“Why?” Barron asked, then held up a hand at the angry expression that flashed across Anselmo’s face. “Just bullet points, to make sure we’ve got all the angles.”
Anselmo sighed and ticked off the points on her fingers. “Okay, once more for the slow children. Number one, the satellite’s pieces are all gathered in one place, making it a juicy target. Number two, we’re still over two weeks out from launch, so security isn’t on its highest alert yet. Number three, they know what the skins are capable of and will want to hit before they’re deployed. Number four, hitting early still leaves them the option of attacking again later if something goes wrong. Gentle likes keeping his options open. Number five, and this is the big one, exclamation… point! Got it?”
“Yeah,” Barron said.
Anselmo sighed again. “Finally. God.”
“What about the booster?” Barron asked.
Anselmo bit off a curse and turned away as Quesada slapped the table and muttered something in Spanish. Savage just laughed. “Are you kidding me?” Anselmo asked.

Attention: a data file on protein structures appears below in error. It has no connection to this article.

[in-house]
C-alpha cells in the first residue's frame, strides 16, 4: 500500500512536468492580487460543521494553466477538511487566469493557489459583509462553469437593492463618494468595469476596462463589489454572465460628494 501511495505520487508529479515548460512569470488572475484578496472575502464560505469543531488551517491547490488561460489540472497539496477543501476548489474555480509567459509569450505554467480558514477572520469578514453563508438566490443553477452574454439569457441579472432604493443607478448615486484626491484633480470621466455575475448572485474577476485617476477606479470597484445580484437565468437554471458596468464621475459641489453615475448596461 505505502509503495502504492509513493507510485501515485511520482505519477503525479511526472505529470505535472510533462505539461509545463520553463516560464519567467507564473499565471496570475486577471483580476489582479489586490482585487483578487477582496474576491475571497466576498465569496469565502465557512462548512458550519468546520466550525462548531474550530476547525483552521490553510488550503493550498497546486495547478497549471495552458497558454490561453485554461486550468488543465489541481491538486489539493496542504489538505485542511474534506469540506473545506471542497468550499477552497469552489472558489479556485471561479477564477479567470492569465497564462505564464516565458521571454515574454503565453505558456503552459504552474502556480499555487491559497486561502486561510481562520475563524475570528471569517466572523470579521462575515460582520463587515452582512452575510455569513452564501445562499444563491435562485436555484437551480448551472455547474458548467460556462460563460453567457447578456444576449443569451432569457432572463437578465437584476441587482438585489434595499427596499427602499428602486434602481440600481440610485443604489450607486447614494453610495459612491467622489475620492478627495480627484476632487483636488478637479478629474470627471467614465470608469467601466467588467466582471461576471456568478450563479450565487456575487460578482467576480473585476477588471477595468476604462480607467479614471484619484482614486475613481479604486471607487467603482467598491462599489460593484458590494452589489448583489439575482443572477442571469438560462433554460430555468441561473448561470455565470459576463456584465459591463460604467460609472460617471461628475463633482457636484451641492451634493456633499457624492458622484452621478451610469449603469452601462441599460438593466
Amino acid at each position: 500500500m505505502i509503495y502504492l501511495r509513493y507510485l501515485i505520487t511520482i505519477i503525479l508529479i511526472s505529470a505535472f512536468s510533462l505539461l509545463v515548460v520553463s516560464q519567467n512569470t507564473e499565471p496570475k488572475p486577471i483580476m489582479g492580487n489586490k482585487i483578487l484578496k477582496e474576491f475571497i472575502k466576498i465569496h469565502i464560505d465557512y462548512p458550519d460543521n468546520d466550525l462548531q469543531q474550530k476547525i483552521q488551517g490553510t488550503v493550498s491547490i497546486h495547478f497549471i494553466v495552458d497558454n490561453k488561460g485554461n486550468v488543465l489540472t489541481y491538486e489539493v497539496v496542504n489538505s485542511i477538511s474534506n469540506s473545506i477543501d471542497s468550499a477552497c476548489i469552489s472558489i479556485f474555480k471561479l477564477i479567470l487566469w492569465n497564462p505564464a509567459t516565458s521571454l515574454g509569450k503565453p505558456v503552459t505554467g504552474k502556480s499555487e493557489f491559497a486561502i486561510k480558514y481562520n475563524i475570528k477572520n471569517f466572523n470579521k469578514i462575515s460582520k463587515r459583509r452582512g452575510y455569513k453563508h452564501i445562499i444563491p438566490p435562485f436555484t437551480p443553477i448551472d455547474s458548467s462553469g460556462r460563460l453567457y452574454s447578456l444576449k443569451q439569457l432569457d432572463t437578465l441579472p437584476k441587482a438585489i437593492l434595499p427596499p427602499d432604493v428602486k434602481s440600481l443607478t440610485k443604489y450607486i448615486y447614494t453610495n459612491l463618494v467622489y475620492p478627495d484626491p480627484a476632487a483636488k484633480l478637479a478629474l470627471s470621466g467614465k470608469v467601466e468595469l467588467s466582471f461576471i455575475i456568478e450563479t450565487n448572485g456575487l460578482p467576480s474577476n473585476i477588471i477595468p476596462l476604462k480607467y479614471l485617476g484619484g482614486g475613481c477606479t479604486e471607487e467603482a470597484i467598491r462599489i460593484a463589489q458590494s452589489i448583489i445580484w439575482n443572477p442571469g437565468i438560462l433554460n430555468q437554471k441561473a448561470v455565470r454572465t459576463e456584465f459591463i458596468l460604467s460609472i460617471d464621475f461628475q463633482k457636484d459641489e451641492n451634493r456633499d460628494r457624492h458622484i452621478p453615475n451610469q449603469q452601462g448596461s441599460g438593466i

“No,” Barron said. “If they want to stop the launch, there are two pieces to that puzzle: the satellite and the launch vehicle. What if their target is the rocket?”
“It’s not,” Anselmo said.
“How do you know?”
“Because,” Isobel said calmly, trying to cool things down before Anselmo could reply, “it’s easily replaced. If they destroy the booster, there are enough components to put another one together in a matter of days. Even if they blow up the entire factory and all the back stock, we can get another booster shipped in from Georgia or another location in time to make the launch, and at no more than a third of the cost of the satellite itself. Destroying the satellite will set us back at least six months and hundreds of millions of dollars. It’s the obvious target.”
“Exactly,” Barron said. “Which means we ought to at least keep an eye on the booster, too, just in case.”
“I’m not splitting my team on this nonsense,” Quesada said.
“Not asking you to,” Barron said. “I’ll go, since I’m not really vital here.”
“I’ll say,” Anselmo muttered, and Quesada gave a quiet snort.
“I’ll go with you,” Isobel said. “We’ll take a few of my guys, just in case.”
“Waste of time and money,” Anselmo said.
Barron looked at Van Treece. “UNOPCO’s footing the bill, right? I mean, they hired you to be thorough, didn’t they?”
Van Treece smiled. “That they did. I have no qualms about charging them the extra hours. Get your teams ready. I want you on site by sunset.”